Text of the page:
Of course, relative standing matters little; a team shouldn't expect to reach the playoffs without at least 85 wins. Where the Pirates probably see those wins materializing is in their underrated rotation. With Burnett and fellow offseason acquisition Érik Bédard, the staff is now led by two veterans who have both had significant success in the past but who could not duplicate it on the big stage in New York or Boston. (Very smartly, Pittsburgh may have realized that players who cannot succeed in the spotlight are the newest market inefficiency—and one that, by definition, only they and other small-market teams can tap into.) Backing up the old hands are the Pirates' breakout youngsters of 2011, including James McDonald and Charlie Morton. Picture this rotation for Pittsburgh in 2012:

AJ Burnett
Not too long ago, Burnett was a reliable workhorse: he went 18-10 with a league-leading 231 strikeouts in 2008 and could boast a 114 ERA+ in 2009. His 2011 ERA of 5.15 hid a 3.86 xFIP, suggesting that a bounceback year is quite possible.

Érik Bédard
Known to be one of the game's most delicate hurlers, Bédard actually threw more innings in 2011 (129.1) than any year since his excellent 2007, when he led the league with 10.9 strikeouts per nine innings. When he does take the mound, he has always pitched well (his highest ERA since 2006 is 3.67).

Charlie Morton
Bet you didn't know that Morton delivered a 3.83 ERA in 29 starts for the 2011 Pirates; their brain trust likely sees him as a foundation to build off. (For the record, I am not a believer in Morton—he of the 1.43 K/BB ratio and extremely lucky 0.3 home runs per nine innings.)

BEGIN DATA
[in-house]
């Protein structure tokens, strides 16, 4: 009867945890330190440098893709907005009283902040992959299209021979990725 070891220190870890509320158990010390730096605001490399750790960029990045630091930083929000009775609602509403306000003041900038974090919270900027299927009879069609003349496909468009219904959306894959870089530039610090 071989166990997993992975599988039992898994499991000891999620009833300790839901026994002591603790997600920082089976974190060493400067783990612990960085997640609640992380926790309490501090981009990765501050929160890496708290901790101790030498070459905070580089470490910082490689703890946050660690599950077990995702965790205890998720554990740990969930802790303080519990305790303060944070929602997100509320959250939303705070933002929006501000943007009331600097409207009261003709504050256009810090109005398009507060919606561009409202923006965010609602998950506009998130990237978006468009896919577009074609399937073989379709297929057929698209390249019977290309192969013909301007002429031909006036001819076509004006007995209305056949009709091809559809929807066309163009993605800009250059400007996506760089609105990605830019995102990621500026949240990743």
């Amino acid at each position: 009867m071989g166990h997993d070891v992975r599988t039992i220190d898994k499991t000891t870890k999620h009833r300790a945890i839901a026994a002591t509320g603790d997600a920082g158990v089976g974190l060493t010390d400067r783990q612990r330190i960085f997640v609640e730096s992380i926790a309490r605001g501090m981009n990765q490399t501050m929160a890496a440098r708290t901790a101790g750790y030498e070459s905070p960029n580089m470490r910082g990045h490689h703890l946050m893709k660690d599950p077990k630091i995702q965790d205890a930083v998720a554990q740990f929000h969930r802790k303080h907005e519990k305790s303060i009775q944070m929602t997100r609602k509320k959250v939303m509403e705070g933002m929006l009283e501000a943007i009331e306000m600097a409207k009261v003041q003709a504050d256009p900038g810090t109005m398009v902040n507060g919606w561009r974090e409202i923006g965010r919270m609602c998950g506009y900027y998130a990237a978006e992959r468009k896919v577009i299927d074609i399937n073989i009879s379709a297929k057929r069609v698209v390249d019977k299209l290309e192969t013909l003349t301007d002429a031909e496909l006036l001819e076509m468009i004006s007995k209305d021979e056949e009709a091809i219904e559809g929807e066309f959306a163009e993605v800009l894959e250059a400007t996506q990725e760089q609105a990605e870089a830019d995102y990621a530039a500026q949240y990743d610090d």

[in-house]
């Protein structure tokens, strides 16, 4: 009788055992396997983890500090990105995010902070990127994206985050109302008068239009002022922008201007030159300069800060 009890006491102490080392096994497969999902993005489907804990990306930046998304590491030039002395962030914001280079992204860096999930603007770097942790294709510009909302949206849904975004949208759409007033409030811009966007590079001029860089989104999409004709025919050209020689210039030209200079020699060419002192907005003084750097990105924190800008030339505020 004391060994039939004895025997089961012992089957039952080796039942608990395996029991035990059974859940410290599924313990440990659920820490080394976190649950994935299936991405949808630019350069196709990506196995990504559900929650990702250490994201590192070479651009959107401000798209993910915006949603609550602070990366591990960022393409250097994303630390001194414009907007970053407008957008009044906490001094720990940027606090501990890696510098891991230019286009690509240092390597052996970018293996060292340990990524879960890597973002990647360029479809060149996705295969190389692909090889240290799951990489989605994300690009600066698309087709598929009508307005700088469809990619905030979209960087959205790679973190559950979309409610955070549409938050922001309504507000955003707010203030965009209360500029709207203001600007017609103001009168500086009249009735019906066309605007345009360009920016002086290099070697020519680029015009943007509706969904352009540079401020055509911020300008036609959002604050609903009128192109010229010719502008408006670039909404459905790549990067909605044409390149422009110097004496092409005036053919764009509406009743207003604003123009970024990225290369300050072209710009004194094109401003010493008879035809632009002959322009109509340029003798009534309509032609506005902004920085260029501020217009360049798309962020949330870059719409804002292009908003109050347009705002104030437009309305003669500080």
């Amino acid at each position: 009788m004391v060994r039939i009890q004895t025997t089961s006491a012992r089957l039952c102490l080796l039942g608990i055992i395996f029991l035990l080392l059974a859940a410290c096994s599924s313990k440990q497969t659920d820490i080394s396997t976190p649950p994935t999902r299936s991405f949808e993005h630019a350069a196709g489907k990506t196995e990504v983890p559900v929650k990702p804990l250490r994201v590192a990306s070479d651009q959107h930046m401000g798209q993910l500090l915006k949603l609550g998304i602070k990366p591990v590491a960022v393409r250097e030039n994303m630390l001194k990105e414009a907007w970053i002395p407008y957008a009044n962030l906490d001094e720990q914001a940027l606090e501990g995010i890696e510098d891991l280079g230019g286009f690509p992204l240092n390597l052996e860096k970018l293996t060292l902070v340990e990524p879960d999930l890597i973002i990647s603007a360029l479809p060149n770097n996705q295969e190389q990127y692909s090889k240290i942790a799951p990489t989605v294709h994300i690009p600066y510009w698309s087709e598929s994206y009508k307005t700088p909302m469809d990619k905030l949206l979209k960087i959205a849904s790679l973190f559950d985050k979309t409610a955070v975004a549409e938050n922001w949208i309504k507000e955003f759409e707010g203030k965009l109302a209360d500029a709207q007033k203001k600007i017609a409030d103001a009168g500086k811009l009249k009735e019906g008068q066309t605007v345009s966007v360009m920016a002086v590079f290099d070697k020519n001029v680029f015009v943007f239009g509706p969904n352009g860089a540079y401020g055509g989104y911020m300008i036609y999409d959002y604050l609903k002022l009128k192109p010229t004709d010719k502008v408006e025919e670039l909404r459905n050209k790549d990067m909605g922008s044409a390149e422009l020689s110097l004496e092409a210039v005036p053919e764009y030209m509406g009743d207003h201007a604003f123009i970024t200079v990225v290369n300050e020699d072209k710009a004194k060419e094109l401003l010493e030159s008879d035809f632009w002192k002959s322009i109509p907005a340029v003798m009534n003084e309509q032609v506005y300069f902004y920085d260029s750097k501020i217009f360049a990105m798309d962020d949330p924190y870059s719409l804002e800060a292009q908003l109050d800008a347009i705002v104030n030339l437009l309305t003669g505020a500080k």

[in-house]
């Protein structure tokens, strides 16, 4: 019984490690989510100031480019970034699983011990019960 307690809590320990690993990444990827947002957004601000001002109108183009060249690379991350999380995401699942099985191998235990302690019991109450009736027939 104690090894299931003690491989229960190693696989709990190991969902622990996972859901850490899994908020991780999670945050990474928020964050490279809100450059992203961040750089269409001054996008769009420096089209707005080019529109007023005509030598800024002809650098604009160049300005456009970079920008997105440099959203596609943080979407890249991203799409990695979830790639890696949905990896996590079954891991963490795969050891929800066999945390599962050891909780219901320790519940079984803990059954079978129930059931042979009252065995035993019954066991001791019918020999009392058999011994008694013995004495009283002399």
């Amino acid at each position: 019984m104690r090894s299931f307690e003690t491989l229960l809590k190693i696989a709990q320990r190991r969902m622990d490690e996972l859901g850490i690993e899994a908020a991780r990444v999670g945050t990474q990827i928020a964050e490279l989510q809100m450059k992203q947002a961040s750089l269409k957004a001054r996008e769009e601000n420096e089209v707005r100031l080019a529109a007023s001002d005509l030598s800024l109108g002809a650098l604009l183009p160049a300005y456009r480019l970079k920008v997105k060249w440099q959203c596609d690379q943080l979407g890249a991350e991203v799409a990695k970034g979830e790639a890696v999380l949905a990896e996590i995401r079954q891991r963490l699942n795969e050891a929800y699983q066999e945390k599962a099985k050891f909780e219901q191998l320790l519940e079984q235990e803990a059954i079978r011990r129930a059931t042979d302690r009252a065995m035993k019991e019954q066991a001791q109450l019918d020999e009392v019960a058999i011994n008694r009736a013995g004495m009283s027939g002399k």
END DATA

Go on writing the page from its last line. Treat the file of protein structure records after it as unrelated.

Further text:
James McDonald
On the flip side, McDonald figures to be significantly better than his pedestrian 2011 numbers (9-9, 4.21). Between April 27 and September 5, he went 9-5 with a 3.16 ERA and 120/58 K/BB ratio.

Jeff Karstens
When he's on, Karstens may be the best pitcher in this rotation. In June and July 2011, Karstens dominated the league with a 5-1 record and 1.77 ERA. His overall numbers were very good, too: a 113 ERA+, 1.21 WHIP, 1.8 walks per nine innings, and 5.3 strikeouts per nine innings (for those keeping score at home, that's a 2.91 K/BB ratio).

If anyone gets hurt (no small "if" in Bédard's case), Kevin Correia is ready to step in. Although his ERA ended the year at an ugly 4.79, the 2011 All-Star got off to a strong start with a 2.90 April. Unfortunately, his ERA got worse every month thereafter (4.15 in May, 4.46 in June, 6.08 in July, and 8.41 in August!); a bullpen role could keep his arm fresher throughout the season.

How do the Pirates stack up with other facets of their team? Not well, I'm afraid. They've made few changes to an offense that finished 27th in runs scored last season. However, a lot of baseball pundits are picking the Kansas City Royals to make major strides this season thanks to the development of some promising offensive pieces, and the same might be said about the Pirates—the team has high hopes for José Tábata and Alex Presley, while they also pray that Pedro Alvarez, Garrett Jones, and Casey McGehee can rediscover the talent that they flashed earlier in their careers. The potential is present, certainly, but a lot of things would have to break right for the Pirates to avoid a San Francisco Giants–esque fate (good pitching held back by a horrid offense).